If you guessed that the ever-expanding Volkswagen diesel scandal would make other automakers nervous... you guessed well. In a statement, the European Automobile Manufacturers' Association (ACEA) worries that regulators will demand overly strict emissions tests and standards. Extra-tough requirements would supposedly make some diesel-based vehicles (which are popular in Europe) "effectively unaffordable," leaving vendors with no choice but to axe those models. The industry is in favor of better tests, the ACEA insists -- it just wants more "realistic" goals.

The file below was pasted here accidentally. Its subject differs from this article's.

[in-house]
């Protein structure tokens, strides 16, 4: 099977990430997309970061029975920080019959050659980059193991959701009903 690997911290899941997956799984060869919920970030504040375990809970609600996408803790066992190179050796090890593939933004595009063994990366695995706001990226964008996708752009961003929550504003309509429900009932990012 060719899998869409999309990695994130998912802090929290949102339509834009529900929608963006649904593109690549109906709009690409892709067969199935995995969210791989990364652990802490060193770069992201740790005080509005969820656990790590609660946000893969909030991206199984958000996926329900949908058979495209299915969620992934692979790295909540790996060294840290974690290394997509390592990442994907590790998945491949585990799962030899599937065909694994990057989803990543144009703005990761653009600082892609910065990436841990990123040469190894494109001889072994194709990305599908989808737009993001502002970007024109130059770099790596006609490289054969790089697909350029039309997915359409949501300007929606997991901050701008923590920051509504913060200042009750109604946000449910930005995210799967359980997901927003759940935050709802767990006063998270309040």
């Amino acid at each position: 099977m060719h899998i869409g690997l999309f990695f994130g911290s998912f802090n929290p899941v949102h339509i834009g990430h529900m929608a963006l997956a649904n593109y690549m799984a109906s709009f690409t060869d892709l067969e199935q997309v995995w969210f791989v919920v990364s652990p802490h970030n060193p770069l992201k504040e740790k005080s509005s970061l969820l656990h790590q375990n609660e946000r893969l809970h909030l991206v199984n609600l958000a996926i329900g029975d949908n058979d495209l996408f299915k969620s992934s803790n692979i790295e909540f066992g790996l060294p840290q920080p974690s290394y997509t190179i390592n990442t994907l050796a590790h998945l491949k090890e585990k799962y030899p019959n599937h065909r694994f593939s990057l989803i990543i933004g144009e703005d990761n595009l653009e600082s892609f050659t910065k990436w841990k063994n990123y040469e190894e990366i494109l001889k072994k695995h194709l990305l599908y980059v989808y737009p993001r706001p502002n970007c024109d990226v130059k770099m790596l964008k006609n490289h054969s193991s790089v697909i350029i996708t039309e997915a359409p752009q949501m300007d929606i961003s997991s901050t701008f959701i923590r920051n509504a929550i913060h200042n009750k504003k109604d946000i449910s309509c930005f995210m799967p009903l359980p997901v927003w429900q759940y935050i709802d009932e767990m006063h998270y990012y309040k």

The comments are more than a bit hyperbolic, and they're clearly meant to get the European Commission scaling back the costs involved with its proposals. The doom-and-gloom scenario portrayed in the statement probably won't happen, and it's a relatively short-lived concern when electric cars and hybrids are on the rise. With that said, the ACEA does have some reasons to worry in light of the VW revelations. France, for instance, may drop fuel subsidies that make diesel cheaper than gas. Car builders no doubt feel compelled to say something to protect their businesses, even if they don't have much real control over what happens next with emissions rules.
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